daily: Friday, November 22

The Agenda: How Ontario lost out in the legal cannabis market
By TVO Current Affairs - Published on Nov 26, 2019
Premier Doug Ford and Prime Minister Justin Trudeau are scheduled to meet in Ottawa today. (Paul Chiasson/CP)



Good morning, Ontario.

Here's what we're following

Ford, Trudeau to have first face-to-face since election

Premier Doug Ford and Prime Minister Justin Trudeau are scheduled to meet in Ottawa today — and although Trudeau repeatedly criticized him during the federal-election campaign, Ford says he wants to establish a productive relationship with the prime minister. “Politics is politics,” he told reporters on Thursday, the Toronto Sun reports. “I have a pretty thick skin and I understand what he was doing.” Ford is also creating a new council on federal-provincial relations, the CBC reports, which will include six cabinet ministers, including Minister of Health Christine Elliott and Minister of Finance Rod Phillips.

Ontario partially backs down on online high-school course requirements

Education Minister Stephen Lecce says that the province will be cutting the number of mandatory online high-school courses it plans to introduce from four to two, the Toronto Star reports. Students have expressed concerns about the plan since it was announced last year, arguing that online courses are no substitute for in-class learning and that some could face issues with internet access. Teachers’ unions, currently in negotiations with the government over a new contract, also oppose the requirement.

Hamilton officials kept massive sewage spill secret for months

The Hamilton Spectator has obtained a confidential city report showing Hamilton councillors have known since January that 24 billion litres of sewage leaked into a local creek — but never told the public.  The spill, big enough to fill 10,000 Olympic-sized swimming pools, occurred over a four-year period. It was caused by a sewer gate that had been partially left open. The report shows that city staff recommended that details of the spill be kept from the public as long as possible because of potential legal action.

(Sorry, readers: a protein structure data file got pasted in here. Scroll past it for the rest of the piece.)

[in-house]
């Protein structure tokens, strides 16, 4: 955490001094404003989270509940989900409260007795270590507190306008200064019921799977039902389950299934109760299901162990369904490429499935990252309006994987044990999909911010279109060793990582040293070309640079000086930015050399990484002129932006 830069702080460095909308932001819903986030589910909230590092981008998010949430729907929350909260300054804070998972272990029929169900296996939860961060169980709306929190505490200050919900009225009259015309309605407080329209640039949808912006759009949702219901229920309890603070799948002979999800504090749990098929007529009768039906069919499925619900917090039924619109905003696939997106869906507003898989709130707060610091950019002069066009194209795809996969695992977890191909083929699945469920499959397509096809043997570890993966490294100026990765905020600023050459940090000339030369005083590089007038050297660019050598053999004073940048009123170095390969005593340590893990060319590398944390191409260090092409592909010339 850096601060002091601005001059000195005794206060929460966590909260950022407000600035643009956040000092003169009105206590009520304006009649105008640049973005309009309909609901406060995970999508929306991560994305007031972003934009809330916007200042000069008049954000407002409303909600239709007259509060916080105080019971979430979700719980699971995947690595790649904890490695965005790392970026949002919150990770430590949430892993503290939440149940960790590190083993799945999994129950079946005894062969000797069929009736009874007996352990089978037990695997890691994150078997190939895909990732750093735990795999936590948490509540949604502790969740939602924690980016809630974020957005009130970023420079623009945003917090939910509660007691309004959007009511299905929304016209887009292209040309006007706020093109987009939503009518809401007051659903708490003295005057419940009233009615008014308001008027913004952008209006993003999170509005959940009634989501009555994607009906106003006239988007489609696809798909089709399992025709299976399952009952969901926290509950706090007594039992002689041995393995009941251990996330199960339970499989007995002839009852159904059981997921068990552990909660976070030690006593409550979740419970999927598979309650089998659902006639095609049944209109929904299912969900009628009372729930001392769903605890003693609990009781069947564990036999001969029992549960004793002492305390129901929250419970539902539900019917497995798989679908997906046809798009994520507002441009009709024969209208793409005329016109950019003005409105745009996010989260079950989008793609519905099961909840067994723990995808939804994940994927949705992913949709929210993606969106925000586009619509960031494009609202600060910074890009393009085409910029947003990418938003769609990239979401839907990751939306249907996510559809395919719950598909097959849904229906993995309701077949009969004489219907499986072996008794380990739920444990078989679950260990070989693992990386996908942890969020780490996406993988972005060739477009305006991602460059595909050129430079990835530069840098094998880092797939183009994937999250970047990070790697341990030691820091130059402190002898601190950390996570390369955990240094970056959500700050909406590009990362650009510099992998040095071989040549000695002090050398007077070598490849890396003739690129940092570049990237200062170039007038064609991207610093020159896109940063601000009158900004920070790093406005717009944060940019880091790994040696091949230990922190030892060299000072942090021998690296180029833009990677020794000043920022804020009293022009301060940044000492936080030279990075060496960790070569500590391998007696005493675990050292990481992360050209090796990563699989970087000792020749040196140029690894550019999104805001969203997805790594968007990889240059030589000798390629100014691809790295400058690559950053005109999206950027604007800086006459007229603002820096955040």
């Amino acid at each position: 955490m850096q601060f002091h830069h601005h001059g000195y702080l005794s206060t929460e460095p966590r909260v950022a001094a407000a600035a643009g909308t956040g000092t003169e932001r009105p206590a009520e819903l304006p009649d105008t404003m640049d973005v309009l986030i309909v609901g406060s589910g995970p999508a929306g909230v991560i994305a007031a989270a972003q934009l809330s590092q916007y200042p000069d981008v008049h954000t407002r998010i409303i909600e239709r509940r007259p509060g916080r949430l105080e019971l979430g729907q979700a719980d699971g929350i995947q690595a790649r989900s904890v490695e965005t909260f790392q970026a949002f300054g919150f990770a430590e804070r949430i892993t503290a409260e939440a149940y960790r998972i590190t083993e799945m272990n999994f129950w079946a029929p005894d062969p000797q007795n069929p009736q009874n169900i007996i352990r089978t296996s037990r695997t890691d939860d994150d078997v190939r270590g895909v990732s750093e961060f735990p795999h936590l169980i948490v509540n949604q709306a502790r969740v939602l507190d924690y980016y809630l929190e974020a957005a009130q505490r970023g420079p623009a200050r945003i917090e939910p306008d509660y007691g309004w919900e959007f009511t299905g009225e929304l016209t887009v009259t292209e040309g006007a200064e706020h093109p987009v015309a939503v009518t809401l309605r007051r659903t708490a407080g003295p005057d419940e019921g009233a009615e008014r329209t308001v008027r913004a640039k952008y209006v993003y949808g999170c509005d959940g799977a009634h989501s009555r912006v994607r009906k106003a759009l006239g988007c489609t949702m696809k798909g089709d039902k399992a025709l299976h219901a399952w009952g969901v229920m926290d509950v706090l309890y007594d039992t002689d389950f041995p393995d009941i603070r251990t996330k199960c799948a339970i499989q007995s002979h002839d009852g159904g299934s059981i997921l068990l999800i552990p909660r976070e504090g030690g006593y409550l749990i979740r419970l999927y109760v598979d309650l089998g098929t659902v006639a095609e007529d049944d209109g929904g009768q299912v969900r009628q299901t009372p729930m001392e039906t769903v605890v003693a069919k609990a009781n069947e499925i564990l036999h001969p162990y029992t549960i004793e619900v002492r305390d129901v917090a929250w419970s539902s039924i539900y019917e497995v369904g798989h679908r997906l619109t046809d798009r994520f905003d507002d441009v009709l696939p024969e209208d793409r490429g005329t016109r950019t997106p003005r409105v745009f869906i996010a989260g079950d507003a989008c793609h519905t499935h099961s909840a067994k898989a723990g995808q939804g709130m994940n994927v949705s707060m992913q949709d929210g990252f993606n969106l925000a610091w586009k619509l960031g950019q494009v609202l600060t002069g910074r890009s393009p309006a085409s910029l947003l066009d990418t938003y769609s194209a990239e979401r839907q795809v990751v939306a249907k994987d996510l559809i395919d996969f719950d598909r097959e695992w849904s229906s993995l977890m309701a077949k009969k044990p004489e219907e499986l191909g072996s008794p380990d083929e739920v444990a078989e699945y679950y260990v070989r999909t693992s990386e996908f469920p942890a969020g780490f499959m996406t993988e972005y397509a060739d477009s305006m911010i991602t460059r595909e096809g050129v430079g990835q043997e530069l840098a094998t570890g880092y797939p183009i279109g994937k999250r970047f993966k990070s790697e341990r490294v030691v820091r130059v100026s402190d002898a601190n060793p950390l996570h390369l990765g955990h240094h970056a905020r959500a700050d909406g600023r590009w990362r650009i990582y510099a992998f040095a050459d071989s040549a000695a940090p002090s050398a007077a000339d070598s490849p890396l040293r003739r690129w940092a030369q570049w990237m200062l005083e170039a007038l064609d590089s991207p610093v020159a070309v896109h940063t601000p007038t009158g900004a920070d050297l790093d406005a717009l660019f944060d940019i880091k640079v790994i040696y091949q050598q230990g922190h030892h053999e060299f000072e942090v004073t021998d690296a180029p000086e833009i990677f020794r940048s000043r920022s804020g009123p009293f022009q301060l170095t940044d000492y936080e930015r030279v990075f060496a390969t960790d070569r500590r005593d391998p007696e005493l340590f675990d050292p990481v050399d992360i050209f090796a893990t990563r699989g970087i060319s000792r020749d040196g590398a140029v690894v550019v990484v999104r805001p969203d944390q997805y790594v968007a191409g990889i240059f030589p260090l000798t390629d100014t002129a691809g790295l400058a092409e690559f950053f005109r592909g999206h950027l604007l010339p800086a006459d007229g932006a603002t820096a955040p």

Ontario teen suffered unusual lung injuries after vaping

Doctors who treated a 17-year-old London youth for a severe respiratory condition that he contracted after using e-cigarettes say that his injuries resembled “popcorn lung” — a condition some factory workers develop after breathing in chemicals used to flavour such products as microwave popcorn (while they’re safe to ingest, they’re toxic if inhaled). In an article in the Canadian Medical Association Journal, the doctors note that the teen’s injuries differed from the pneumonia-like symptoms more commonly associated with vaping-related illness. The teen, who had been vaping heavily for five months, slowly recovered after being treated with high-dose steroids.

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The Agenda: How Ontario lost out in the legal cannabis market

In its first year regulating the sale of cannabis and selling the now-legal substance itself, the Ontario government sustained huge financial losses in a market that is otherwise booming. Industry experts join The Agenda to explore what went wrong, how other provinces turned a profit, and what changes Ontario should make to come out ahead. 

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Why Lunaapeew must be passed down to the next generation

Ian McCallum, a band member of the Munsee Delaware First Nation, is one of about 20 speakers of the Lunaapeew language. “When I was growing up in the mid-1970s, [it] was spoken in my house. There were people who would share stories and teachings,” he writes. But after he moved three hours away for university — and as elders passed away — he lost his familiarity with it. Now an educator and PhD student at the University of Toronto's Ontario Institute for Studies in Education, McCallum writes about why he relearned the language of his youth and why it’s vital to preserve endangered Indigenous languages. He has translated his essay into Lunaapeew.

Tonight on TVO

7 p.m. — Full Steam Ahead

In this episode of the documentary series on Victorian railways, Alex Langlands and Peter Ginn take a ride on the Flying Scotsman, once the most famous locomotive in the world. Join them as they travel along its original route, which connected London and Edinburgh — the most important financial capitals of the British Empire.

8 p.m. — The Agenda: Elementary teachers at the bargaining table

The collective agreements for teachers in Ontario expired at the start of the school year — and teachers’ unions and ministry representatives have been unable to reach consensus at the bargaining table. With the Elementary Teachers’ Federation of Ontario set to begin a work-to-rule action on Tuesday, federation president Sam Hammond talks to Steve Paikin about what’s at stake.

From the archive

September 1990 — Life in the waste stream

Using silicone straws and bringing reusable bags to the grocery store may seem like relatively new trends, but environmentalists have known for decades just how much single-use plastics contribute to the massive amounts of garbage we produce every day. In this 1990 segment of The Science Café, experts discuss the role of packaging in the waste crisis and the power consumers have to pressure manufacturers into packaging products more responsibly.

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